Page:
I’m very much a Doctor Who fan, although I came into it surprisingly late. I have vague memories of Tom Baker on PBS, but I was young and they are inexorably muddled with my memories of The Tomorrow People. So in reality, I didn’t fully get into Who until the “New Who” era of the show. However, since we are talking about the Classic Doctors Edition of Doctor Who: The Card Game, that’s a story for another day.
My love of Classic Who is rooted in my love of classic science fiction. So when the opportunity to acquire either the modern or Classic version of this game, I jumped at the Classic Edition.
In Doctor Who: The Card Game, players use The Doctor and his Companions to defend all of space and time from the evil forces of the Silurians, Primords, and the Macra, along with larger threats like the Daleks, Cybermen, and The Master. Simultaneously, they are pitting those same evil forces against The Doctor and friends.
On a player’s turn, they will start with five cards and can never have less than three cards in their hand. If they play a Location, they collect Time Points that can be spent to buy additional cards. They can discard cards to gain time points. They can spend time points to draw a new card. They can place cards into, or play cards out of, their Reserve. The Reserve can (usually) only have up to two cards in it, and acts as an extension of the player’s hand that does not need to be played or passed on their turn.
At the end of the players turn they pass their remaining three cards to the player on their RIGHT, then draw two cards. Play then continues with the player to the LEFT, who will pass their remaining three cards back at the end of their turn. This is the only time a player may have less than three cards in their hand.
There are two other actions a player may take on their turn, playing Attackers and Defender cards. These action work in the same but opposite ways. Assuming there is not already another players cards on the Location, a player can play any number of unique Defender cards face down on their own Location. There can only ever be a single Defender of a specific name at the same Location. One Susan, one Mel, and most importantly only one Doctor. All the classic Doctors are included in the game, but they are still the same doctor. Attackers are played in the same way, face down on another player’s Locations, and then marked with a Dalek Token in the attacking player’s colour. Whereas the Defenders on a Location must all be unique, the Attackers must all be the same. You would never have a single Dalek and a Single Cyberman invade a planet together, but they will certainly come with more of their kind. There are a handful of specific Enemy cards that can be combined with other Enemy types and have those exceptions written on their card. For example, the Primords can be combined with Brigade Leader Lethbridge-Stewart and Republican Security Forces, but The Ogrons can be combined with any Enemy.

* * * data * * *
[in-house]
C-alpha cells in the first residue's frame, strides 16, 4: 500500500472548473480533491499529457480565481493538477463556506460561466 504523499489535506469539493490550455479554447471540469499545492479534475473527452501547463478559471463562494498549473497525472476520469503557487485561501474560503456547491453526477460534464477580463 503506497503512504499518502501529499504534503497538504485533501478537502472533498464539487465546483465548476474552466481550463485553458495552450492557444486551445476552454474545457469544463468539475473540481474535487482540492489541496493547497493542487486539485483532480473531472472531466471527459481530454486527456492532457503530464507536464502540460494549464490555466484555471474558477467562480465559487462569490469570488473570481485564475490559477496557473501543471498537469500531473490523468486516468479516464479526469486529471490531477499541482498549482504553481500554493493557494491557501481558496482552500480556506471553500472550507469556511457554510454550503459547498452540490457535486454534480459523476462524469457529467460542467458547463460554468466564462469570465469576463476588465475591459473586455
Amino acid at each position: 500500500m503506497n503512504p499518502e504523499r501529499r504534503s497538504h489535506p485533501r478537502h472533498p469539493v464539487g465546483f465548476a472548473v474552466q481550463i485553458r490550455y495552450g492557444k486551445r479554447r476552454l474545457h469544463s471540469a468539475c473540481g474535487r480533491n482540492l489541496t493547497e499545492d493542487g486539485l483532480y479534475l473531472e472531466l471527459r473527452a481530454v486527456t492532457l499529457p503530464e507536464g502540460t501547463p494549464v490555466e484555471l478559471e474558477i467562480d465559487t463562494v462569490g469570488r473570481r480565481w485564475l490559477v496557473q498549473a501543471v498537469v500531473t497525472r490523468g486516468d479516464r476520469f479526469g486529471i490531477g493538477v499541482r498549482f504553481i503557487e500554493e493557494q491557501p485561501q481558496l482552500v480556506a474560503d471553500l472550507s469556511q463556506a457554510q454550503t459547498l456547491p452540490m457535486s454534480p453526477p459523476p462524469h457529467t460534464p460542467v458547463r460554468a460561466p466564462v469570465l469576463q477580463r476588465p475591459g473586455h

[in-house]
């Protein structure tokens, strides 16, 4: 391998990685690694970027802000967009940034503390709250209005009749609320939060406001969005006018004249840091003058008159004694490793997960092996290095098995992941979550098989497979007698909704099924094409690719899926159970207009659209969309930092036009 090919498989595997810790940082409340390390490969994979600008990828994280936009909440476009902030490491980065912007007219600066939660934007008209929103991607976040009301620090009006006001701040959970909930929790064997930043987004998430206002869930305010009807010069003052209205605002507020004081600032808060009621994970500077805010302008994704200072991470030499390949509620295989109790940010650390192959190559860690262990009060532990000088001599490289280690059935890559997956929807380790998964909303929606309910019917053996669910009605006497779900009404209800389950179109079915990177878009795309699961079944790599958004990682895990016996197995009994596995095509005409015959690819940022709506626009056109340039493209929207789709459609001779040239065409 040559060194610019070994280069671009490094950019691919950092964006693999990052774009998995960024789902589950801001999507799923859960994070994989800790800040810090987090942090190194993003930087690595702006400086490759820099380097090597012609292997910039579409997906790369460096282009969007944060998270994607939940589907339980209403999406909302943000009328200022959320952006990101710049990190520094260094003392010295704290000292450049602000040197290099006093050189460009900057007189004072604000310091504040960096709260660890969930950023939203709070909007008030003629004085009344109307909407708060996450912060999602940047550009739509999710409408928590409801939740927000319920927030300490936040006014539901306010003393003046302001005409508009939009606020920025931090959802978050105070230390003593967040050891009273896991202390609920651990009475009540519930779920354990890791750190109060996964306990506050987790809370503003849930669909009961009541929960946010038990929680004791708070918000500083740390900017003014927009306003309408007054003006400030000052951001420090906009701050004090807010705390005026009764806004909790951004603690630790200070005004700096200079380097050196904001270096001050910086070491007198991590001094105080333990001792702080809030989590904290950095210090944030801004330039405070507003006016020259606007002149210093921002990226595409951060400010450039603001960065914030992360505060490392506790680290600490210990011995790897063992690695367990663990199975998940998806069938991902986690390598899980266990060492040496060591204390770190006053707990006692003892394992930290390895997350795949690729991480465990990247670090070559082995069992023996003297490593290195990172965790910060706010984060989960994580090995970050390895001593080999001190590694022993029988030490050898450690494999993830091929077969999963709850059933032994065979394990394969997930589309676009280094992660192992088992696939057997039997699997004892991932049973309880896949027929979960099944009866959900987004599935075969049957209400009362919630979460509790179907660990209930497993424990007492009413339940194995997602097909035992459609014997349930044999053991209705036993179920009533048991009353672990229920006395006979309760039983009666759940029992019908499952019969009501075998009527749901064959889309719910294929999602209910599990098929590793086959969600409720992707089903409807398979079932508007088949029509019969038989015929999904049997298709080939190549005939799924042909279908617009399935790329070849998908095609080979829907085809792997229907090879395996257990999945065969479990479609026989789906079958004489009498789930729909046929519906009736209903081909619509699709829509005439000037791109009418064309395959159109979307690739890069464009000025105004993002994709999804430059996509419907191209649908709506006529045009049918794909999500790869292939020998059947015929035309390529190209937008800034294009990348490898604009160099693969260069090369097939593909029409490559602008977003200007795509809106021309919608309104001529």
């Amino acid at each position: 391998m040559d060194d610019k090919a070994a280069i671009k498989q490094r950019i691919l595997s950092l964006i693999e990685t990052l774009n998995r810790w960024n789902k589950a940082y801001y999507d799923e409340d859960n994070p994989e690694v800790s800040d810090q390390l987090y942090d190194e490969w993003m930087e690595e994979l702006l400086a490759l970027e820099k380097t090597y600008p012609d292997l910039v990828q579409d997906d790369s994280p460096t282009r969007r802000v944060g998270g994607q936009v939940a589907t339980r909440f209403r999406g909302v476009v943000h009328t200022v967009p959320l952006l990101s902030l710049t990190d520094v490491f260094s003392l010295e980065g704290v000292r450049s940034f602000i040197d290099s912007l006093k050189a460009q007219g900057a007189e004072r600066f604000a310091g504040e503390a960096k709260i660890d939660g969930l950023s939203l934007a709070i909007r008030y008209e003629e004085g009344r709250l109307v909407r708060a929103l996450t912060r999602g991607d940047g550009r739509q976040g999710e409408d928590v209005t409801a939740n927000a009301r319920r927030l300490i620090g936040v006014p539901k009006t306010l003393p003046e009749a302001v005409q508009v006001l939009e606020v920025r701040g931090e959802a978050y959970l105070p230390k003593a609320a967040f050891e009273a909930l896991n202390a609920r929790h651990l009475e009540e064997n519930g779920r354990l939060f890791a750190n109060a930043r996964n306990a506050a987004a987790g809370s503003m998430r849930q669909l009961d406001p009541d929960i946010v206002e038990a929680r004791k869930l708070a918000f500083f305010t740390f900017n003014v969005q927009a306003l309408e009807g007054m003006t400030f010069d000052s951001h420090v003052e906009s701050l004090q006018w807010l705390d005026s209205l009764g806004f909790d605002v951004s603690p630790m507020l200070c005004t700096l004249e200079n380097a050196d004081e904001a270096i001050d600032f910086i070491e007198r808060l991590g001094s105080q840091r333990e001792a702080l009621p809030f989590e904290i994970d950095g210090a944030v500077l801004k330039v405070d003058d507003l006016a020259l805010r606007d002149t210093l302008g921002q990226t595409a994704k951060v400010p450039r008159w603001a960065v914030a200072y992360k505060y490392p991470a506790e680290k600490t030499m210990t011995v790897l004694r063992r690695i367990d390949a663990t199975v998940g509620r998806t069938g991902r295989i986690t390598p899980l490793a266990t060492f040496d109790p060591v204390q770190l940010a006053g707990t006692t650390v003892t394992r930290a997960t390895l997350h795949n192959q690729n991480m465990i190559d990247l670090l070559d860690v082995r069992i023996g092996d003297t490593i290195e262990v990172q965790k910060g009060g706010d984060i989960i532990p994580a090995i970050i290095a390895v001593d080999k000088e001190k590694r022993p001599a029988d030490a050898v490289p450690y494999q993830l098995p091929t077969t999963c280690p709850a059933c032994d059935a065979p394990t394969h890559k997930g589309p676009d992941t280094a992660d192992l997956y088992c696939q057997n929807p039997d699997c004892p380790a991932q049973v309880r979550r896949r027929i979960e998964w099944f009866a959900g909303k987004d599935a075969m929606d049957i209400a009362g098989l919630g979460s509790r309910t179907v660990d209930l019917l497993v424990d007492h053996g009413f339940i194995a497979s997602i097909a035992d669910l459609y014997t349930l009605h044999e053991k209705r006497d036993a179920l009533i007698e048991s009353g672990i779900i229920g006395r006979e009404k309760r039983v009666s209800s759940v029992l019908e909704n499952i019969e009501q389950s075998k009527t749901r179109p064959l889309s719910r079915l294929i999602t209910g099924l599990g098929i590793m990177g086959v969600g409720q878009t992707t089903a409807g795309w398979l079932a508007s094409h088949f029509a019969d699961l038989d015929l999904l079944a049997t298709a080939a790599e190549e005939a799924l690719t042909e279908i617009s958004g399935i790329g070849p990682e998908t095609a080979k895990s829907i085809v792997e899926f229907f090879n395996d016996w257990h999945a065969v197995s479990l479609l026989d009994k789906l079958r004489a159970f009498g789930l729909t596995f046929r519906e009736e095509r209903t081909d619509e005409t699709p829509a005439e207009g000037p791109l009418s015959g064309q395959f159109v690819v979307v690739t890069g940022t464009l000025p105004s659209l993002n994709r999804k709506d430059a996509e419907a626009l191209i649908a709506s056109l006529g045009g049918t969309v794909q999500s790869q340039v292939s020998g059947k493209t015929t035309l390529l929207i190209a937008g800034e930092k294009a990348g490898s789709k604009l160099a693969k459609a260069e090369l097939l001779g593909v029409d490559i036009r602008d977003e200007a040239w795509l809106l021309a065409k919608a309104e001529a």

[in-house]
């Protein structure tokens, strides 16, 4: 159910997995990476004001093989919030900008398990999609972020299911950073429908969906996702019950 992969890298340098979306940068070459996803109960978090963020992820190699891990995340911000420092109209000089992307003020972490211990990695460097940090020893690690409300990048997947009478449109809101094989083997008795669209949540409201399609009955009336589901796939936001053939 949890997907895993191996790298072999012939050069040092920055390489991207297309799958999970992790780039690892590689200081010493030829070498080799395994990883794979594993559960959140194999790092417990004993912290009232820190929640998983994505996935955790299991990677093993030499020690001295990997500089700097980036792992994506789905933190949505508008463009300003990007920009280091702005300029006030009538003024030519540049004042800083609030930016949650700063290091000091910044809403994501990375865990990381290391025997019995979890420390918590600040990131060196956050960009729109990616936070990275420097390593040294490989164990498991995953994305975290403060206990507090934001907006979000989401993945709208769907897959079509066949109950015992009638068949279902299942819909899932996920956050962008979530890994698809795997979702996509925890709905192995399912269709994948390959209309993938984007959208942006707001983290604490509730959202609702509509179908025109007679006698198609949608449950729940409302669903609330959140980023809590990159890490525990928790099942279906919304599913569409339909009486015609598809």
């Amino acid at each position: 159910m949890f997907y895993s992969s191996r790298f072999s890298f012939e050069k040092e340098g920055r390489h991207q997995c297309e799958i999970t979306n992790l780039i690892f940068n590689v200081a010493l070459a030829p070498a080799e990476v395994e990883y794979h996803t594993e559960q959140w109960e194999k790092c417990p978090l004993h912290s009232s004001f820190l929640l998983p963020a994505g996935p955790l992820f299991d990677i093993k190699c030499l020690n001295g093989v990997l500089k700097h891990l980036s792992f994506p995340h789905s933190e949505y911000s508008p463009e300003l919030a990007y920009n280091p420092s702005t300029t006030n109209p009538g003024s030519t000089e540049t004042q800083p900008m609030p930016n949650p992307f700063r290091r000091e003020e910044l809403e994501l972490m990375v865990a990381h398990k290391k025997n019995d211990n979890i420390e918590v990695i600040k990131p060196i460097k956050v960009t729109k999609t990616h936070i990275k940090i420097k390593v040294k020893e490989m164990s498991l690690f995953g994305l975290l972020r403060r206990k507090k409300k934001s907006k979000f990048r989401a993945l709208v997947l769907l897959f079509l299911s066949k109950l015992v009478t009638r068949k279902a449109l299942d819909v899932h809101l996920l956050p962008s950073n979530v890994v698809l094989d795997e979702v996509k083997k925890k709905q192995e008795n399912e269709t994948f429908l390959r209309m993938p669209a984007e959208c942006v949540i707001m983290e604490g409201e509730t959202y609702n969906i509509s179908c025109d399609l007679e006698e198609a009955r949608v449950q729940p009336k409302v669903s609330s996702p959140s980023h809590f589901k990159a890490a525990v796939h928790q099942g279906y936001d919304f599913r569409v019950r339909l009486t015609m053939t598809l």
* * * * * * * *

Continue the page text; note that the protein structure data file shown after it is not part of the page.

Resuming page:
If a player attacks or defends a Location that has face down cards on it, all cards are turned face up and conflict ensues. All Attacker and Defender cards have a strength value printed in the top-left corner. Add these values up for both sides, and the higher total wins. If the Attackers win, they discard as close to the Defenders’ total strength value, without exceeding it, from the location. The remaining Attacker cards stay face up and that Location is still considered under attack. If the Defenders win, both player’s cards are discarded and a TARDIS token is placed on the Location by the defending player. That Location is now considered under the protection of the Doctor, with the TARDIS token automatically defeating the next attack before being discarded.
The game ends immediately when a player starts their turn with all five of their Dalek or TARDIS tokens in play, otherwise an ‘end game period’ begins when the End of Game card is revealed from the deck. This basically involves playing out any cards in hand (without passing any), until a player cannot take a legal action. Victory points are then awarded to each player for every Location not under attack in front of them, and for any other player’s Location they are attacking.
For as long as the above rules summary is, the game is pretty quick to learn. There are certain cards that have slightly confusing card text on them, but there is a well laid out section explaining most of the cards. If there is even the remotest confusion over a card’s effect, it’s best to check there first.
The art is a mix of what is clearly original art, and what could be painted-over production photos. Many of the cards that reference the Hartnell and Troughton eras are actually done in black and white, which I think is absolutely brilliant. The disappointing exceptions are the actual first and second Doctor cards which are in colour. Interestingly, those cards are two of the best depictions of any of the Doctors, and actually feel like they were black and white images that were later coloured.
There are two versions of this game, the Classic Doctors Edition I’ve discussed here, and the original “New Who” version referencing everything between Eccelston’s ninth Doctor and Smith’s eleventh Doctor, with a twelfth Doctor expansion, and a Second Edition that seems to have new cards right through to Capaldi.